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Tropical Cyclones of the Pacific

Nature volume 119, pages 218219 (05 February 1927) | Download Citation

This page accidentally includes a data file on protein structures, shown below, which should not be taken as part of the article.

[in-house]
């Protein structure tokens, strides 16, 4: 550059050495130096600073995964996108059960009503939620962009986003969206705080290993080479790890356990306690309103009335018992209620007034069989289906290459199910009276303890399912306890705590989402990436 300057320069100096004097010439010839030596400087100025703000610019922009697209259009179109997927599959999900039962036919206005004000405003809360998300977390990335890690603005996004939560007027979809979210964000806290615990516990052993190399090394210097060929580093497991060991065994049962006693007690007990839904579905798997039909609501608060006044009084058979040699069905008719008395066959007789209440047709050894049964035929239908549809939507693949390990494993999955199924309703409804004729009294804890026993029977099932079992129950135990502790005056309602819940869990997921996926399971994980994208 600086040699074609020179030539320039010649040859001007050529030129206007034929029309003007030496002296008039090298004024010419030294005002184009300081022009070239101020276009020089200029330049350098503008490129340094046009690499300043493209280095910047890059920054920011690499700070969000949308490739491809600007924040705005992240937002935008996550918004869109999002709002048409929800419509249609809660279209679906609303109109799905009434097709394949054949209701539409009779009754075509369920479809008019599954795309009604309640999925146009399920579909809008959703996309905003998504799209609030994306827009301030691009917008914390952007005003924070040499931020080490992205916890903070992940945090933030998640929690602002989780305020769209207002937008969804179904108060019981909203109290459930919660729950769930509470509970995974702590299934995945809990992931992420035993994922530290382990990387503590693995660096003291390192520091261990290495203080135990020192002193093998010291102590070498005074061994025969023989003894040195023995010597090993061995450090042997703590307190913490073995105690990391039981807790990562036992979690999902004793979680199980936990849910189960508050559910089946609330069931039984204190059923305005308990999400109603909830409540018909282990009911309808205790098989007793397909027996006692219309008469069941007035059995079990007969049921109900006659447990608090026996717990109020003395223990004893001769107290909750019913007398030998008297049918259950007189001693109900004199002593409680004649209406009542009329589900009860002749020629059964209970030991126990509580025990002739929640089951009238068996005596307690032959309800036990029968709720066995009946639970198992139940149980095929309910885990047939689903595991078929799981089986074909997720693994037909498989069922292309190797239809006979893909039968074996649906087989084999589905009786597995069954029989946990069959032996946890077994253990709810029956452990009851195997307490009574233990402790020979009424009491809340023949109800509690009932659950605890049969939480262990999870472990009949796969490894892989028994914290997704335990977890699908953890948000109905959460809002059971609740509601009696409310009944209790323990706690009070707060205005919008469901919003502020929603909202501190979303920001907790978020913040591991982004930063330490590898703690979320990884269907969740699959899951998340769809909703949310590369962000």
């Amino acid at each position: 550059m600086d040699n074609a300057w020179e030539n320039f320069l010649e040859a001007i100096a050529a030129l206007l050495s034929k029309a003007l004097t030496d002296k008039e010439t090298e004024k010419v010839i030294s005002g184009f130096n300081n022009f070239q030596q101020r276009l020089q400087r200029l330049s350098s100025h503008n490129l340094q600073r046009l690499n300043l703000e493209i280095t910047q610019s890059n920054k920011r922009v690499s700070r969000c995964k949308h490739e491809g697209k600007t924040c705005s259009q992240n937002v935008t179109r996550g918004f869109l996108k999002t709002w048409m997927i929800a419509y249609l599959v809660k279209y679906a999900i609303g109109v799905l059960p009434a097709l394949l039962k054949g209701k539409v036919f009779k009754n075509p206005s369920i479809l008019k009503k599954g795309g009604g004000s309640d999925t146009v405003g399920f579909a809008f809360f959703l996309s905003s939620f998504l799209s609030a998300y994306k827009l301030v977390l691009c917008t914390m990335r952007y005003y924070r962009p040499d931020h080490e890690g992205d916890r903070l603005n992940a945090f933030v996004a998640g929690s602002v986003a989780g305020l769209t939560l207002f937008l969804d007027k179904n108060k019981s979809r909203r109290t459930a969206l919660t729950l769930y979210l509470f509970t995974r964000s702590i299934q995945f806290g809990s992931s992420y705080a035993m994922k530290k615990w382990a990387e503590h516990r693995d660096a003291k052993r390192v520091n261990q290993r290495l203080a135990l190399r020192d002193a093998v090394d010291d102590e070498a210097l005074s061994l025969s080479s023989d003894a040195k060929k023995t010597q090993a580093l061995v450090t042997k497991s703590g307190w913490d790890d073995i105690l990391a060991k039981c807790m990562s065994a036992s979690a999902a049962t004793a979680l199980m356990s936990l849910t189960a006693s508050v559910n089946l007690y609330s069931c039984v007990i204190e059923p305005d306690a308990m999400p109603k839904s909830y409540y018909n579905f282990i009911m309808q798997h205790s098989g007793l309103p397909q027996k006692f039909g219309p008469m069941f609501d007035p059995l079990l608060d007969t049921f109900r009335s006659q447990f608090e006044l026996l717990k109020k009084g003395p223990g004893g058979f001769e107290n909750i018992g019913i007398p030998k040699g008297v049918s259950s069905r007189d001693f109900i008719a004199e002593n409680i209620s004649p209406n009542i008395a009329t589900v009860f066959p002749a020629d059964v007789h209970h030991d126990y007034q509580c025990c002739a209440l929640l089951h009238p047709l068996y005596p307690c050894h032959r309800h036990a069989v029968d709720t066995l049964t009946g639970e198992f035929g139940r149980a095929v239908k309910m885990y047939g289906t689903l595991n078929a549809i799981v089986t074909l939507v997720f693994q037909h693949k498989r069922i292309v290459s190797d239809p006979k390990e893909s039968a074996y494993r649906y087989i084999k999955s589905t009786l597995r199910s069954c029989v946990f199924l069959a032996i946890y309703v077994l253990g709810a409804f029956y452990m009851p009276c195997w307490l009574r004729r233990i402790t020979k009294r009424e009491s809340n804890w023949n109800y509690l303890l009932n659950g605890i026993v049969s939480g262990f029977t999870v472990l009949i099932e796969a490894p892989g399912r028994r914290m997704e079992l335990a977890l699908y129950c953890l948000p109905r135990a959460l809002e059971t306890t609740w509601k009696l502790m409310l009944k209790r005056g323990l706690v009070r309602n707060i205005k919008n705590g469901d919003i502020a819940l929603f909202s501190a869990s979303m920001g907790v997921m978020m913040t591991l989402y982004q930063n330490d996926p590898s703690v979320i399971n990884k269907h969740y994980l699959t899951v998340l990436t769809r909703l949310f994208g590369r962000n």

REFERENCE was made in a recent article on "The Tropical Cyclone"(Nature, Oct. 9, 1926) to the need for a more complete knowledge of the meteorological conditions in the regions where these storms form, in order to test the correctness of the various theories of the origin of cyclones that have been brought forward at different times. It might have been added that our knowledge is very incomplete even as regards the frequency of their occurrence, the paths which they follow, and the length of life of individual storms, and this is particularly true for the Pacific Ocean. A new work has recently been published,' which fills up a few of the gaps in our knowledge.1 The materials for this work were collected in 1921-1922, when the author spent a year in visiting tropical Oceania and the Far East in order to gather information about cyclones at first hand from resident white officials; he also visited the Meteorological Bureau of the Australian Commonwealth and the Japanese Marine Observatory, as well as various other meteorological centres in the East, in order to study local synoptic weather charts and to discuss his subject with those who have made a special study of the cyclones of those regions.

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